Updated information for Summer Conference 2019 will be coming soon.
For your reference, please see below for the last conference's program.
To view the 2018 conference schedule, click below.
We are offering three pre-conference workshops leading into Summer Conference 2018.
Sunday, June 17, 2018 | 9:30 a.m. – 12:30 p.m.
Workshop I: Intercultural Competence in Education: Approaches, Assessment, and Application
Workshop II: Immigration Pathways for International Students
Workshop III: Education Abroad: Partnering for Growth with Industry, Faculty, Government, Alumni and External Providers
For the full workshop descriptions, please visit:
There will be two sets of concurrent Thought Leader Dialogues taking place on Monday, June 18.
Thought Leader Dialogue I: International Education Past and Present: Interpreting Trends
Time: 9:45 – 10:45 a.m. | Presenter: Markus Badde
Canada and British Columbia continue to enjoy an enviable position as some of the world’s most popular destinations for international students. Some of this can certainly be attributed to the work, policies and reputation of Canada and BC, but some of this is also due to changing trends and tastes, some due to local diaspora populations and changing global demographics, economies and geopolitics, and some due to the generous missteps of competitor jurisdictions. What lessons can be drawn from the past and from current global trends in international education? This presentation compares Canada’s situation today to similar previous trends in other jurisdictions, identifying threats and opportunities for the future.
Thought Leader Dialogue II: Weaving the Braid of Indigenous Knowledge and International Education
Time: 9:45 – 10:45 a.m. | Presenter: Shelly Niemi
This session will lead participants through the importance of weaving together Indigenous Knowledge and International Education, from a local, national and global perspective. Research tells us that school success is inextricably linked to relationships, and none more profoundly than that of the relationships students have with their family and school community. Education, can then be viewed as both a cause and cure for harm and injustice. Within this session participants will weave through the intersection of Why it’s imperative to incorporate Indigenous Knowledge in education globally. As, Researchers cannot delude themselves that they are looking at the same model of education globally, just because us as educators use a common vocabulary (Anderson-Levitt, 2003). Together in this session, let’s examine the Why it’s important to weave together Indigenous Knowledge and International Education. And, How together we can become facilitators of this transformation by learning how to create space within our teaching and leadership practice.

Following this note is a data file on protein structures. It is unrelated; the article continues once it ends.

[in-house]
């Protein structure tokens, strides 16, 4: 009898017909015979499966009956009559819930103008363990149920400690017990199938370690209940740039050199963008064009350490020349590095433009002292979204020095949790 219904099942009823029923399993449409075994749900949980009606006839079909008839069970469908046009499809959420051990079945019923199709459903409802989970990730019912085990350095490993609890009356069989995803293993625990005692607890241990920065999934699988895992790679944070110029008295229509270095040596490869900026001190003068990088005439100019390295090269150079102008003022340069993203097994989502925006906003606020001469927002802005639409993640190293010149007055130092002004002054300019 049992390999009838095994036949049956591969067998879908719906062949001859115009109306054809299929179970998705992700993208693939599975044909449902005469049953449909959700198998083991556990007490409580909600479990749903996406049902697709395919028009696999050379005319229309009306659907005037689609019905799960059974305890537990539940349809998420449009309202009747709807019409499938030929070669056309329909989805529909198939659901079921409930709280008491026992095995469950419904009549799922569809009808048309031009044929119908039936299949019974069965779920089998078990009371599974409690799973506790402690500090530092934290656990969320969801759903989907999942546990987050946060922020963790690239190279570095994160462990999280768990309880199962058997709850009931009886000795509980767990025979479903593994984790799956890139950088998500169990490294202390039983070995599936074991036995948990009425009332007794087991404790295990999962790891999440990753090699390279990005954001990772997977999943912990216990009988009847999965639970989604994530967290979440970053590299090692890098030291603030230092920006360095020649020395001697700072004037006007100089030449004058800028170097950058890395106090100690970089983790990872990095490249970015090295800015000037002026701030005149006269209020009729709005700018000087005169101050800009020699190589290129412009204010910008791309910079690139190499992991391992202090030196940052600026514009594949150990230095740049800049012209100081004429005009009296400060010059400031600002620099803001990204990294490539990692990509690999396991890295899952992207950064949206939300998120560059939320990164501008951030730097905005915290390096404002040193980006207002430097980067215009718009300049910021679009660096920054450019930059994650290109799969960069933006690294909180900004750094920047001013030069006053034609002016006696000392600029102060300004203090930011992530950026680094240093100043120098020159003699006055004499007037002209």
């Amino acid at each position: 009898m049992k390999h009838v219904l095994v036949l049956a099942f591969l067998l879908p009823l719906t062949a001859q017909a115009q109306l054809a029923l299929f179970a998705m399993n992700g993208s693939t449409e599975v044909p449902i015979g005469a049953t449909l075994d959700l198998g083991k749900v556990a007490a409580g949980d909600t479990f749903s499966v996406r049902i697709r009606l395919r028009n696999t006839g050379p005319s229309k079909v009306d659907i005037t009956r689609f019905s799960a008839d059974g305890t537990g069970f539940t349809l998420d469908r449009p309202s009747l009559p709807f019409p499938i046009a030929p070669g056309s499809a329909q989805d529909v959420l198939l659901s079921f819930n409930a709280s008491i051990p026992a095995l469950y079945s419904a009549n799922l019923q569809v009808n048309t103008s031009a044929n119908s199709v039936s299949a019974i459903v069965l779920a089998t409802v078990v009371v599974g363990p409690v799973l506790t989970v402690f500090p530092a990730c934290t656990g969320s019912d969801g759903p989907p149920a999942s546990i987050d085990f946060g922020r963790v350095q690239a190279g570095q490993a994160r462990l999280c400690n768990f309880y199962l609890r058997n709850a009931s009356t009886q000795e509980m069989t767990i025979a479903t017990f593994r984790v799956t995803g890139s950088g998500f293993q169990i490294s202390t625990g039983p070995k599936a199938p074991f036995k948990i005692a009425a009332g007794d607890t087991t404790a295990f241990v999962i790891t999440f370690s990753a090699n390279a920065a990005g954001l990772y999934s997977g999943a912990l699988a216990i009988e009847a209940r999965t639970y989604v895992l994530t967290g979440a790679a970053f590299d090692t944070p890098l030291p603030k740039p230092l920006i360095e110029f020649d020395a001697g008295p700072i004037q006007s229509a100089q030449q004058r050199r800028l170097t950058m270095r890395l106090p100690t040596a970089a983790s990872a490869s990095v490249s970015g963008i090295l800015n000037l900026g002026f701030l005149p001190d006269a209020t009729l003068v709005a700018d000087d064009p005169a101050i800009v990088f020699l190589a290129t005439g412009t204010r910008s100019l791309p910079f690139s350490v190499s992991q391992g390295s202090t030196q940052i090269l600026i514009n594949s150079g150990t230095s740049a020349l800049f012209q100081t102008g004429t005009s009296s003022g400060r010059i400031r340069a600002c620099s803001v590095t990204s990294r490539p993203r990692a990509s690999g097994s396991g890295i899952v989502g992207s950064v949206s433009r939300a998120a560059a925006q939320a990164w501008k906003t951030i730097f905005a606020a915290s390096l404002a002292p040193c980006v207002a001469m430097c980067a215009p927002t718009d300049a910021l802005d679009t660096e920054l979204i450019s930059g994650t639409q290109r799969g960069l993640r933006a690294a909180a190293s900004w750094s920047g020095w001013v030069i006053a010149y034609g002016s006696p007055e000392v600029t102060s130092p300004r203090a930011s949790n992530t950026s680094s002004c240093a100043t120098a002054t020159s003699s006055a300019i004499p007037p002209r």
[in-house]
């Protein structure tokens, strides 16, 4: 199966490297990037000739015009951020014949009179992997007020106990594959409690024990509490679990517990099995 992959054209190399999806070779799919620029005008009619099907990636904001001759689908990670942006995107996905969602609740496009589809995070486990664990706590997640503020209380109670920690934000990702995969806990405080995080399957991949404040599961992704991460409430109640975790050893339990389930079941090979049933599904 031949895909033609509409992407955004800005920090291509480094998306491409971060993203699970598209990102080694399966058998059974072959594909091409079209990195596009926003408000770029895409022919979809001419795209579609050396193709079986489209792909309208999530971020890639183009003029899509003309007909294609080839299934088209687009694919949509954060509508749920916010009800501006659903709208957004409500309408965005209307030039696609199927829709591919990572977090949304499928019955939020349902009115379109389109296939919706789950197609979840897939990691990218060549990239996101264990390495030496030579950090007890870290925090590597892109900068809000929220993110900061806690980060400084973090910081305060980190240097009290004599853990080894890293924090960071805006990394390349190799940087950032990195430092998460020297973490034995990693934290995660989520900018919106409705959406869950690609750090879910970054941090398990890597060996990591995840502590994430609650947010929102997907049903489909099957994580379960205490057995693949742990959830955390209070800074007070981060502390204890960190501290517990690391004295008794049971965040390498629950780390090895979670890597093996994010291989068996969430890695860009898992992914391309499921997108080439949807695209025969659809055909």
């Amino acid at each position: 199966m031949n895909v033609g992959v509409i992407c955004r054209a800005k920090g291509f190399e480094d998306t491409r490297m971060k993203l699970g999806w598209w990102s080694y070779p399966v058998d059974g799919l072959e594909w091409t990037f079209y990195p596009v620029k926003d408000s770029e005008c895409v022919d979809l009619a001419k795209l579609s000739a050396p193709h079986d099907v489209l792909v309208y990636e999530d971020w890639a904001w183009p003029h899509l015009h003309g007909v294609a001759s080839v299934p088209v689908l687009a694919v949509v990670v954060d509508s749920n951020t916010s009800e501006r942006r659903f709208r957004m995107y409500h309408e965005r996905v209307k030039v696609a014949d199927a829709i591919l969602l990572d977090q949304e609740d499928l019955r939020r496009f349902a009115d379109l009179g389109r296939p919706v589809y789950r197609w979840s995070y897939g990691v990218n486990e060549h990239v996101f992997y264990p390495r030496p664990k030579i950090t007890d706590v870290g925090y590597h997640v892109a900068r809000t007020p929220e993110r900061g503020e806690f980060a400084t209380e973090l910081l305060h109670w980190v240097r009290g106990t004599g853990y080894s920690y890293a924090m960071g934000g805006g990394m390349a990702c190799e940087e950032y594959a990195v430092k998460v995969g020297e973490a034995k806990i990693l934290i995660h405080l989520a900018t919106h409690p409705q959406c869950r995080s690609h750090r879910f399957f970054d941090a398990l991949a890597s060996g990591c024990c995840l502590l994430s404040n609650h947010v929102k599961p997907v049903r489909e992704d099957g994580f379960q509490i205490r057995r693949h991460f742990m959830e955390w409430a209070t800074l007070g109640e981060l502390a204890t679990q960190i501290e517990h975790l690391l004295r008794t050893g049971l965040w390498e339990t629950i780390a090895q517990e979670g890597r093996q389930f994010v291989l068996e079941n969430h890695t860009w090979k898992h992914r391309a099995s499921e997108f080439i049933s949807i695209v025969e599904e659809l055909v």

Thought Leader Dialogue III: Preparing for the Impact of Megatrends on International Education
Time: 11:00 a.m. – 12:00 p.m. | Presenter: Dr. Rahul Choudaha
A decade ago, higher education was unaware of and unprepared for the dramatic impact of the impending global financial recession. Now, we are on the cusp of another major transformation triggered by the confluence of megatrends, which will compel higher education institutions, especially in high-income countries, to further enhance relevance, affordability, and flexibility of their academic offerings. What are the implications of these megatrends on international education? Are we ready to talk, listen, and act on the next decade of transformative impact on international education?
Thought Leader Dialogue IV: Addressing Global Challenges through International Education
Time: 11:00 a.m. – 12:00 p.m. | Presenters: Dr. Vanessa Andreotti & Dr. Sharon Stein
Learners today face more complexity, diversity, uncertainty, and inequality than many parents and teachers have faced in their lifetimes. In this presentation, we ask what approaches to international education can prepare students to address these unprecedented challenges and to become socially accountable members of an interdependent global community. We will consider different frames of global learning, in particular those that can equip students to: identify and interrupt enduring patterns of harmful global relations; expand their frames of reference and sensibilities across borders; and develop the necessary courage to work through the difficulties and the joys of addressing and enacting global change. We will invite conference participants to reflect on: the role of education in adapting to and/or shaping societal change; different ideals of global citizenship; and problematic practices of international community engagement that reproduce ethnocentric and paternalistic colonial relations.